Covenant Marriage Information

How does a covenant marriage differ from a traditional marriage?

The covenant marriage differs both in the steps necessary to get married and the reasons why a legal separation or divorce may be granted by the court.  In a covenant marriage, legal separation or divorce is only granted for specific reasons listed in state law.

Steps for entering into a covenant marriage:

  1. Premarital counseling - the couple must have counseling that is provided either by a member of the clergy or a marriage counselor.  The facilitator of the counseling signs an affidavit that is submitted when applying for a marriage license.
  2. Apply for a marriage license - to qualify for a marriage license both individuals must have a valid, government-issued, ID and be 18 years old or over; if under the age of 18 a legal parent or guardian has to be present to sign the application
  3. Declare intentions - a special statement agreeing to the covenant marriage clause must be signed on the marriage license application form.  The wording for the statement is:
    1. We solemnly declare that marriage is a covenant between a man and a woman who agree to live together as husband and wife for as long as they both live.  We have chosen each other carefully and have received premarital counseling on the nature, purposes, and responsibilities of marriage.  We understand that a covenant marriage is for life.  If we experience marital difficulties, we commit ourselves to take all reasonable efforts to preserve our marriage, including marital counseling.  With full knowledge of what this commitment means, we do declare that our marriage will be bound by Arizona law on covenant marriages and we promise to love, honor, and care for one another as husband and wife for the rest of our lives.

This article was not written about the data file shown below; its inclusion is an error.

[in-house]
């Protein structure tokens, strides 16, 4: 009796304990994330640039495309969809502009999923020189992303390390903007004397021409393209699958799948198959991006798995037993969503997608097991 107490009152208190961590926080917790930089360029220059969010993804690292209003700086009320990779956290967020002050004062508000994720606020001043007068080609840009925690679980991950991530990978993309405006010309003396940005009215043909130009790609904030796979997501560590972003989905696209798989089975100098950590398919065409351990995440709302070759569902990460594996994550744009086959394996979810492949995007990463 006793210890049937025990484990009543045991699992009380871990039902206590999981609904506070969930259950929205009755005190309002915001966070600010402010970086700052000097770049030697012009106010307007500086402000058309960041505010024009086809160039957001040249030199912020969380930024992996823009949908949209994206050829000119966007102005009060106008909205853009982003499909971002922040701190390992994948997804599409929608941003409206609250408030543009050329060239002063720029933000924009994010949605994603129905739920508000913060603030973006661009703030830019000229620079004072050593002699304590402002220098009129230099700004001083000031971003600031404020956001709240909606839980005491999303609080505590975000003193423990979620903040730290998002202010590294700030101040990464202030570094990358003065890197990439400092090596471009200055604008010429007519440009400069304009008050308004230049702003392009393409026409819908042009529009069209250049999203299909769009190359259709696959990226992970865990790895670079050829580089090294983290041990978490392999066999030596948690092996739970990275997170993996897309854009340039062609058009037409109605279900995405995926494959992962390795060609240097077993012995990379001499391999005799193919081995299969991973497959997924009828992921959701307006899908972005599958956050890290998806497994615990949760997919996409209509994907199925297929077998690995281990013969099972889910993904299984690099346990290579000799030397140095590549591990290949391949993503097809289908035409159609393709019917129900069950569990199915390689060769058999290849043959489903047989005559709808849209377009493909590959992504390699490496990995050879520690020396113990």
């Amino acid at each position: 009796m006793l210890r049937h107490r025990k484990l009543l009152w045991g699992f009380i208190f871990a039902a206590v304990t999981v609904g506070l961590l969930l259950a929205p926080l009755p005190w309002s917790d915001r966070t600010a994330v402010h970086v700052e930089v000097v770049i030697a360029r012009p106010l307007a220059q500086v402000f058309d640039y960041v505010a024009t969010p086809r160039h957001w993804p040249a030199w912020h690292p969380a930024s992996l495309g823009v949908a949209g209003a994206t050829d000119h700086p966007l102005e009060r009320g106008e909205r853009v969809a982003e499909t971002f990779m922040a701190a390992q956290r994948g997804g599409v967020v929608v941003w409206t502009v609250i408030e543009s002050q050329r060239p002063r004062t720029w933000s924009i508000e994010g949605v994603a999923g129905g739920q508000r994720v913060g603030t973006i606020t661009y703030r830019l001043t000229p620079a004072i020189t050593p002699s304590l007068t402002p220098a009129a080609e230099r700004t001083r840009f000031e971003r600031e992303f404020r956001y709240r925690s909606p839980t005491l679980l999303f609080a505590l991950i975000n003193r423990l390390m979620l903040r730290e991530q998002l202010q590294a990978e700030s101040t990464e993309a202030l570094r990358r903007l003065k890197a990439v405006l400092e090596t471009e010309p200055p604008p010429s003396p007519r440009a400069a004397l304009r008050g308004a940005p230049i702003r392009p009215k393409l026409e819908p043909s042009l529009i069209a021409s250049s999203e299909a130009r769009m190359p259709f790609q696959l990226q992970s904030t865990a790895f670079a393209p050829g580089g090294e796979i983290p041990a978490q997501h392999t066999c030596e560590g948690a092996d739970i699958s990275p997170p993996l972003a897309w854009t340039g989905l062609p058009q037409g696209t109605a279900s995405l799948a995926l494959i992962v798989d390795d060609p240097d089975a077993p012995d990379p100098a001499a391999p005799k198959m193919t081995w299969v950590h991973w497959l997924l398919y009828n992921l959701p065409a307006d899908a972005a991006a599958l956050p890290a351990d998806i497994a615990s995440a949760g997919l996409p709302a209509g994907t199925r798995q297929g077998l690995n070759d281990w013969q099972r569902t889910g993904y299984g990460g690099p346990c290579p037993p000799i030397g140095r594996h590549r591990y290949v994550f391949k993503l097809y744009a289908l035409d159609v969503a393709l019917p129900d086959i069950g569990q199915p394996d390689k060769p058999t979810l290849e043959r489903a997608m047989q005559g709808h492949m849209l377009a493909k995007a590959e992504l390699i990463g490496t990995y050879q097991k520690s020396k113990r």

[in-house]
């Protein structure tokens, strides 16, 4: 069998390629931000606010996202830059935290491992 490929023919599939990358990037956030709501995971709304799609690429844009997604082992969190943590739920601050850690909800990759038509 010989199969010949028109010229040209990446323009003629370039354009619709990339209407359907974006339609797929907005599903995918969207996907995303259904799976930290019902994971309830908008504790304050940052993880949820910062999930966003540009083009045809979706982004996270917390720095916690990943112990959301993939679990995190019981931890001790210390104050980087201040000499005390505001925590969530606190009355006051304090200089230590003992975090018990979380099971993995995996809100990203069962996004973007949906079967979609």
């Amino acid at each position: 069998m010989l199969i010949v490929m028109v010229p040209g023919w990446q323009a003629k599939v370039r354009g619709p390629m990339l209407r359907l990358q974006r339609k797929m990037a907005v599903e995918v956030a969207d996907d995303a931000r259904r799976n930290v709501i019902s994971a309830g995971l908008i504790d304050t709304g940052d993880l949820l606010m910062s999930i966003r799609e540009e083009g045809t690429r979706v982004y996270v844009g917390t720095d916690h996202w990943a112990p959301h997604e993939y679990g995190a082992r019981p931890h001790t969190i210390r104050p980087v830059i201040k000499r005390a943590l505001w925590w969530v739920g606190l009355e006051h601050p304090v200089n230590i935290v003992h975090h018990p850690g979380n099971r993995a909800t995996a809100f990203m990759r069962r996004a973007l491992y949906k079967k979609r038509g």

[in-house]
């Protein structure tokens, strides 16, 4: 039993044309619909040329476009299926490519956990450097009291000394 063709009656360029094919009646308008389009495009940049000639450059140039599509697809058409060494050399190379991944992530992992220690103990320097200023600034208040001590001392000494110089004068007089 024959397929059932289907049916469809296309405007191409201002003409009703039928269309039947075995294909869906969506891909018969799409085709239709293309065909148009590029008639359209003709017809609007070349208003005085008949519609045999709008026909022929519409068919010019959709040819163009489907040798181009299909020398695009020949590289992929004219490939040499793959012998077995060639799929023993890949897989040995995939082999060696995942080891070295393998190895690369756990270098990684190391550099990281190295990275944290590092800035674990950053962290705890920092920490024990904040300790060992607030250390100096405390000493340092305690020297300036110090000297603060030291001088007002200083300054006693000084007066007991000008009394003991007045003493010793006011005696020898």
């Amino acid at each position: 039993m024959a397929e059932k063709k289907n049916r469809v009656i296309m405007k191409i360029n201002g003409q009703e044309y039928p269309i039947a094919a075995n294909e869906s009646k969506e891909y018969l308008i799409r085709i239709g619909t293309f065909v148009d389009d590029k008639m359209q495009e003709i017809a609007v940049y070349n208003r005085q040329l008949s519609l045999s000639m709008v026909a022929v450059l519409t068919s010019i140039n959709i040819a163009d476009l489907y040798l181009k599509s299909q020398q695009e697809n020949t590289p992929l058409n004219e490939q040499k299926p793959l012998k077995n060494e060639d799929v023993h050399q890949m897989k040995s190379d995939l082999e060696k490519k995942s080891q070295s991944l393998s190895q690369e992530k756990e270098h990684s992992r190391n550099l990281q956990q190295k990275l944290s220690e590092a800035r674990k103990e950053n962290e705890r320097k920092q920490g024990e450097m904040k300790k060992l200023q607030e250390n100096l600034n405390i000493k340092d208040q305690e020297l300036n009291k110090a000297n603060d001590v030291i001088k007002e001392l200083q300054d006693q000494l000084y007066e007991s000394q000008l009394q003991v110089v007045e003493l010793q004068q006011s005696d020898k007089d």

4. Witness of signatures - A court clerk must witness the signatures of both individuals looking to be wed.  With the license application a sworn, notarized statement from the member of the clergy or marriage counselor who provided the premarital counseling.  This statement must confirm that the individuals were advised about the nature and purpose of a covenant marriage and the limited reasons for ending the marriage by legal separation or divorce.  The statement must also show that a copy of this informational pamphlet was given to each person.

Limited Legal Reasons to Get a Divorce

For a covenant marriage, the court can only grant a dissolution of marriage for limited reasons:

  1. The respondent has committed adultery
  2. The respondent has committed a serious crime and has been sentenced to death or imprisonment
  3. For at least one year before the divorce case if filed, the respondent has been absent from the home where the married couple resided and refuses to return.
    1. Exception: If the one year term has not been met, you may still file, but the court will wait to hear the case until the one-year requirement is met.  During this time temporary orders for things like parenting time, child support, and spousal support